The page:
Benga v AER: the Significance of EIA Completeness and the Assessment of Socioeconomic Benefits to Indigenous Groups

On June 17, 2021, a Joint Review Panel (the “Panel”) acting in its capacity as the Alberta Energy Regulator (AER) denied approval of the Grassy Mountain Steelmaking Coal Project (the “Project”), a proposed open-pit coal mine, on the basis that the Project would likely result in significant adverse environmental effects. On January 28, 2022, the Alberta Court of Appeal released its decision denying Benga Mining Limited (Benga), Piikani Nation (Piikani), and the Stoney Nakoda Nations (Stoney Nakoda), the right to appeal the Panel’s decision.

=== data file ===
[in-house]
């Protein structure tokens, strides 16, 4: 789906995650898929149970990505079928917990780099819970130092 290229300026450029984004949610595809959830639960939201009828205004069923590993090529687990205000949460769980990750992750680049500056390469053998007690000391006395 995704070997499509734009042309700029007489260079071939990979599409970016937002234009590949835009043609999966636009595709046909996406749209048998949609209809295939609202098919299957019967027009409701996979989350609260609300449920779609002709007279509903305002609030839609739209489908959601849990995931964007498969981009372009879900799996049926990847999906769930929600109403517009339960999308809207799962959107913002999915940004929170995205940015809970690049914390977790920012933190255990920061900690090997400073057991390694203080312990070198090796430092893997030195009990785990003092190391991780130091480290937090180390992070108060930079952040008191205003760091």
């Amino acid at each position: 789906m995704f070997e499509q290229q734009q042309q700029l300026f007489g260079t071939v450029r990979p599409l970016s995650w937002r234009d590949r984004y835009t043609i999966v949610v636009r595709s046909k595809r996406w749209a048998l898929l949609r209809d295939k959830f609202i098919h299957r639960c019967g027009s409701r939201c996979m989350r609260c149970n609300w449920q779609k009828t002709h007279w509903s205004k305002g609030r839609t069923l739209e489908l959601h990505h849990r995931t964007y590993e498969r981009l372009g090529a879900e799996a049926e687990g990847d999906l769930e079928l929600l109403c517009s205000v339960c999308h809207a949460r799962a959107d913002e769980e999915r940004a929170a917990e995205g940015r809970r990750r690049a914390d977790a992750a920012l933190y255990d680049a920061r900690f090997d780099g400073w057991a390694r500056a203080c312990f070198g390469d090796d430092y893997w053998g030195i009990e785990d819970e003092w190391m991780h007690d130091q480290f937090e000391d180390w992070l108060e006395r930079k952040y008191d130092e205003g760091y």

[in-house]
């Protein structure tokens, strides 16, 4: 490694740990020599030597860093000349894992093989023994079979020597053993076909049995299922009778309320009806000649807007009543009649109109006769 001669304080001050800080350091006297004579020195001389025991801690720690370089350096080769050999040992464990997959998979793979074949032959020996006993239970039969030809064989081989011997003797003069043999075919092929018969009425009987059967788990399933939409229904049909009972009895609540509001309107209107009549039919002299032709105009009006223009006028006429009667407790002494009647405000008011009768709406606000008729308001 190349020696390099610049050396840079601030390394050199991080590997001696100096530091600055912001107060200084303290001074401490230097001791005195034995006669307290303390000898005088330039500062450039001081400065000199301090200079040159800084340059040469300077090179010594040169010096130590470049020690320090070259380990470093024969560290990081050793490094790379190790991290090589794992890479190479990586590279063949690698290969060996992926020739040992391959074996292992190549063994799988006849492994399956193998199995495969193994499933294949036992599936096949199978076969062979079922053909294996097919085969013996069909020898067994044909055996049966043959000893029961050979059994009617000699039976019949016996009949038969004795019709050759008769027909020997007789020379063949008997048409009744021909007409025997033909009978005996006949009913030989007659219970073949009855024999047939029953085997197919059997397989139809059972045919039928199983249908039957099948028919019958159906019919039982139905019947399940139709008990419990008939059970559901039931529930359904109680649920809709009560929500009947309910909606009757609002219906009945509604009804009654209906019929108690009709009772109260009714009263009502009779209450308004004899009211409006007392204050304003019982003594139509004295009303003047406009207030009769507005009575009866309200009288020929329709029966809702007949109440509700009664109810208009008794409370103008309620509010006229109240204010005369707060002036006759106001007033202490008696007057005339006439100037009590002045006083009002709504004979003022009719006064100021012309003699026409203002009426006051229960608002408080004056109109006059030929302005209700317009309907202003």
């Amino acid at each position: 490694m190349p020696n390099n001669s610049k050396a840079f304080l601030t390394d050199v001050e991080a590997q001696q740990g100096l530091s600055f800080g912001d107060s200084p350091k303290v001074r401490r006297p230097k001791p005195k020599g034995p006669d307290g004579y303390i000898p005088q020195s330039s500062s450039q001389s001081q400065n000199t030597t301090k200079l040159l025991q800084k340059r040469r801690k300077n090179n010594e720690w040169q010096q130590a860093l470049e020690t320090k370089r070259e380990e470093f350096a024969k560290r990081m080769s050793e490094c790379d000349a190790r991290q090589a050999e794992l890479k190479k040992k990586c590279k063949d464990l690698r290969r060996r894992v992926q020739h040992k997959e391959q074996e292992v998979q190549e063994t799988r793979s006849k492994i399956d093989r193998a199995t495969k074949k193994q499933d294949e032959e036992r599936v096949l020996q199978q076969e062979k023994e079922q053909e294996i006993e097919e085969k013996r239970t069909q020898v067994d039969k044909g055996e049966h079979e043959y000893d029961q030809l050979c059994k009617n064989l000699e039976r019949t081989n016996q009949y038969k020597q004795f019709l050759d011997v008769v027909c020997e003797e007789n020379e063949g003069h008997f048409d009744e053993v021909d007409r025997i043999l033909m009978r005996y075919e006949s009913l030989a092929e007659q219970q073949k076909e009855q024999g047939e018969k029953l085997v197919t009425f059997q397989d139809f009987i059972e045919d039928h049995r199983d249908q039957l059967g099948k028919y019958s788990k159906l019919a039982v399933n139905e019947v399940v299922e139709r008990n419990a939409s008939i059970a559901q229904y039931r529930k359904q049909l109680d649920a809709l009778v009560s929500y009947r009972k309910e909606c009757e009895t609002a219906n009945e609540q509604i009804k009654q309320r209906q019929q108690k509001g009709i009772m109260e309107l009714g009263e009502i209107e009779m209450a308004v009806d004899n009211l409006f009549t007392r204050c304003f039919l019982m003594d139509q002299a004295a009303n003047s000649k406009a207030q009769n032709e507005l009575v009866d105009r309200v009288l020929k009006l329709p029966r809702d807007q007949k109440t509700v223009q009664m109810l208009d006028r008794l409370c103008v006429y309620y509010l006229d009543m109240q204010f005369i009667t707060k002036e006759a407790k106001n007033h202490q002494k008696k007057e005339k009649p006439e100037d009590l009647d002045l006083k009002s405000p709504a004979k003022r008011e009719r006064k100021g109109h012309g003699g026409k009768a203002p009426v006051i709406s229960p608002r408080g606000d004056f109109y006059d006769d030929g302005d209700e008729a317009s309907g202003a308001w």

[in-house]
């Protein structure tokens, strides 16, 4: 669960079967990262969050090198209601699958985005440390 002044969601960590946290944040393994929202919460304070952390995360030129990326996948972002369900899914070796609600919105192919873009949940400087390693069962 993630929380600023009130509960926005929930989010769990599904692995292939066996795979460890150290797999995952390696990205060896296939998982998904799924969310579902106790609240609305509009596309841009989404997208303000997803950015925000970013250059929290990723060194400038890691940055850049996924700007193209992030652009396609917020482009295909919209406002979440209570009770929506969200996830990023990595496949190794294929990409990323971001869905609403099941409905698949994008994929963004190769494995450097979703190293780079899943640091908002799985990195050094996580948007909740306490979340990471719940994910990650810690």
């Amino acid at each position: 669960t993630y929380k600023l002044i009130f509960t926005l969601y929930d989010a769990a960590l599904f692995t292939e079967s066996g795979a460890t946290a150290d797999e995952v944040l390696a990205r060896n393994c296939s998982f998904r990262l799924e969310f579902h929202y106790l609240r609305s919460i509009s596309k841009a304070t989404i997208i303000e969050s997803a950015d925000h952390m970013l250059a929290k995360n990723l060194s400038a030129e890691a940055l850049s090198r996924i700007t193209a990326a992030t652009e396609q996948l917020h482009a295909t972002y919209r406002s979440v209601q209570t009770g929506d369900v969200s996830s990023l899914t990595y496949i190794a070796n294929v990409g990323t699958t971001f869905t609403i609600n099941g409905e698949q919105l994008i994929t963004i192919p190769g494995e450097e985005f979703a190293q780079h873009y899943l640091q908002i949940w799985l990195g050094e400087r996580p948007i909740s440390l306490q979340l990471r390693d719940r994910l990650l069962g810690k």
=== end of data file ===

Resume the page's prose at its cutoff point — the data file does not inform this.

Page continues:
Before proceeding to a public hearing, the Panel reviewed materials submitted by Benga, including an environmental impact assessment (EIA). In June, 2020, the Panel issued a letter informing Benga that the content of its EIA report was deemed “complete pursuant to section 53 of [the Environmental Protection and Enhancement Act (EPEA)]” (the “Completeness Decision”).

As the key reason for denying approval, the Panel cited the likelihood of significant adverse effects to the environment and sites of physical and cultural heritage for three Treaty 7 First Nations. The Panel also found that Benga’s EIA took a limited approach to assessing the Project’s cumulative environmental impacts and failed to consider certain risks that could reduce the Project’s positive economic impacts.

Benga appealed the Panel decision on the following grounds:

  1. A denial of procedural fairness relating to the Completeness Decision;
  2. The Panel failed to consider the South Saskatchewan Regional Plan;
  3. The Panel ignored relevant material evidence;